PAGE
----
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10

This answer assumes that $1 is allowed to include subdirectories. If you are interested in the simpler case where $1 should be a simple directory name, then see one of the other answers. Wildcards are not expanded when in double-quotes. Since $1 is in double-quotes, wildcards are not a problem. Both ../ and symlinks can obscure the real location of a ...


7

If you only want to delete a file in /home/charlesingalls (and not a file in a subdirectory) then it's easy: just check that the argument doesn't contain a /. case "$1" in */*) echo 1>&2 "Refusing to remove a file in another directory"; exit 2;; *) rm -f /home/charlesingalls/"$1";; esac This runs rm even if the argument is . or .. or empty, but ...


5

Just make sure that the arguments passed to eval are not coming from external input or that if they are, you've sanitized them before hand. As in, don't do: n=0 .... n=((n + 1)) eval "var$n=$1" $n is under your control, the content of $1 is not. If $1 is foo;reboot for instance, eval will receive the var3=foo;reboot code to interpret and that will run ...


4

There is no way to verify that a binary package does what the source says it should do (it's an unsolvable problem both in theory and in practice). However, if you know how the binary package was produced, you may be able to be certain that it was the result of compiling the source code. This requires trusting: the compilation tools (not just compilers as ...


4

I'd amend your list of criteria for protecting a script a little. Given this - or a similar - entry in /etc/sudoers: www-data ALL=(ALL) NOPASSWD: /usr/local/sbin/mycommand we can state that the script: must be writeable only by the root user must be readable and executable by the root user must be in a hierarchy of directories that can only be written ...


4

Named pipe approach. As root, run mkfifo -m 666 /tmp/foo /tmp/readpipe.sh & And can, as user www-data then write to the pipe echo test >>/tmp/foo readpipe.sh in its simplest form (perl with taint would be better) : #!/bin/sh while read A </tmp/foo do echo received $A done


3

Things that can affect the setuid program Let's consider some ways the calling user could affect the behavior of the setuid process. I'll divide the things to consider in three groups: 1) the program itself, 2) the input to the program, and 3) the environment it runs in. The binary: If the unprivileged user can modify the binary that will be run, that ...


2

another option is AIDE (advanced intrusion detection environment). It is free and you can get started pretty easy with one of the sample config files.


2

You have the linux audit system for that, I don't know if it's installed by default on debian but you ca install it by: $ sudo apt-get install auditd audispd-plugins From there you need to configure it, the configuration file is /etc/audit/audit.rules, a rule for your purpose would be like: # Delete all previous rules -D # Set buffer size -b 8192 # ...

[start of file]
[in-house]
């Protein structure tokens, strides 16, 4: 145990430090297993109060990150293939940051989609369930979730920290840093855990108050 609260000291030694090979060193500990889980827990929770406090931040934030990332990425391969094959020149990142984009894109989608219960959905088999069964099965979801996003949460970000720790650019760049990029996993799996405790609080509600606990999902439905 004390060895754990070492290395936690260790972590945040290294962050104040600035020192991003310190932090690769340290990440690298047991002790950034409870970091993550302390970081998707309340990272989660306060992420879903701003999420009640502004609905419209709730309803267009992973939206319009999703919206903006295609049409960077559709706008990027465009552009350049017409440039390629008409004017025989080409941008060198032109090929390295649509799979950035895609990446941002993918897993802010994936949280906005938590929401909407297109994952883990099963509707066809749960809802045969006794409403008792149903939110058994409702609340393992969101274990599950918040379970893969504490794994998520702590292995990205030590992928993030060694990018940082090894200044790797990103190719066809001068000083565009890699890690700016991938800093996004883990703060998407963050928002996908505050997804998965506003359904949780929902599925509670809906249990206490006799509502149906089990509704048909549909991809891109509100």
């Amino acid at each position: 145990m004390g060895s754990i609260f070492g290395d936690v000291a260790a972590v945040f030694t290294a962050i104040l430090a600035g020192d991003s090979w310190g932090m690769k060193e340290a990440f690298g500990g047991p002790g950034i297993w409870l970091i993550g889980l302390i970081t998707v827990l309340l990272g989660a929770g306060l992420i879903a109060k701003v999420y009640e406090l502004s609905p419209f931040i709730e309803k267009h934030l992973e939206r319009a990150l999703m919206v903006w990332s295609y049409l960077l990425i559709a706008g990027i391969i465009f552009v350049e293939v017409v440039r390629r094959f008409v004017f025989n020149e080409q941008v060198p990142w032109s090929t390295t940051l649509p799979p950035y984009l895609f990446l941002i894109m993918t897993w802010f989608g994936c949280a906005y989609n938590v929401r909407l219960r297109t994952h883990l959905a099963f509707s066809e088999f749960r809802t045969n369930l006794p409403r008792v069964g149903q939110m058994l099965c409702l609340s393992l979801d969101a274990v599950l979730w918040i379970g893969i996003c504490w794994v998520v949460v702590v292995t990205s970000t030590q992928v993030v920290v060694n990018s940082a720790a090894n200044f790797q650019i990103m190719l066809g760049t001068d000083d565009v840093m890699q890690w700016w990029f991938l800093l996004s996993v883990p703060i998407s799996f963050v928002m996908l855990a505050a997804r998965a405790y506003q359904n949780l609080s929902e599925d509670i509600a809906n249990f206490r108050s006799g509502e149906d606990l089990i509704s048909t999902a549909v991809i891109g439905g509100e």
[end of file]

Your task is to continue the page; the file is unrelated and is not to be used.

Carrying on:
2

One of the best thing is to use the "Digest_Spec" possibility in the sudoers file, to validate the checksum of your executable Extract of the man page: If a command name is prefixed with a Digest_Spec, the command will only match successfully if it can be verified using the specified SHA-2 digest. Using openssl, to generate the checksum: $ openssl ...


2

If you want to forbid paths completely, the simplest way is to test if the variable contains a slash (/). In bash: if [[ "$1" = */* ]] ; then... This will block all paths, though, including foo/bar. You could test for .. instead, but that would leave the possibility of symlinks pointing to directories outside the target path. If you only want to allow ...


2

From your github link, follow "Audit Event Parsing Library" which has a link the the dictionary at https://github.com/linux-audit/audit-documentation/blob/master/specs/fields/field-dictionary.csv The raw CSV version is at https://raw.githubusercontent.com/linux-audit/audit-documentation/master/specs/fields/field-dictionary.csv


1

Logs should be write-only if they contain potentially confidential data. Obviously they can only be write-only to the application that produces the log and other applications running on the server, and perhaps even to the logging subsystem (once written to the log files), but system administrators and auditors should be able to read them. The most important ...


1

In my case I've found that I can add an entry to /etc/group that masks the Active Directory entry. (This might not be the correct solution but in my situation it works). Here is what I would add for your example, where getent group 67uts-mq-admins returns 67uts-mq-admins:x:57376: mqm:x:57376: You may be able to run the command addgroup --gid 57376 mqm or ...


1

As Krzysztof points out, you'll need a separate cron entry for this. It's probably best to call unattended-upgrade directly (it's a python script), to ensure package blacklists/whitelists, reboots and other details are handled appropriately. For example: echo "0 0-23/4 * * * root sleep $(( $RANDOM % 14400 ));PATH=/usr/local/sbin:/usr/local/bin:/sbin:/bin:/...


1

I've tried a bunch of tools, including iftop, ntop, iptraf, and of course the very useful built-in netstat -tupln, but the most practical for my use case turned out to be nethogs - it aggregates connections by the originating app, and is the least noisy of all. Installable via: sudo apt-get install nethogs Run as root: sudo nethogs


1

I'm going to add this, well after the question is officially answered: MAGIC: Malicious Aging in Circuits/Cores, which unfortunately is locked up behind ACM's paywall. The upshot of the paper is that the very small width traces in circuits in use today age during use, and eventually break down. By finding the correct instruction(s) and repeating them over ...



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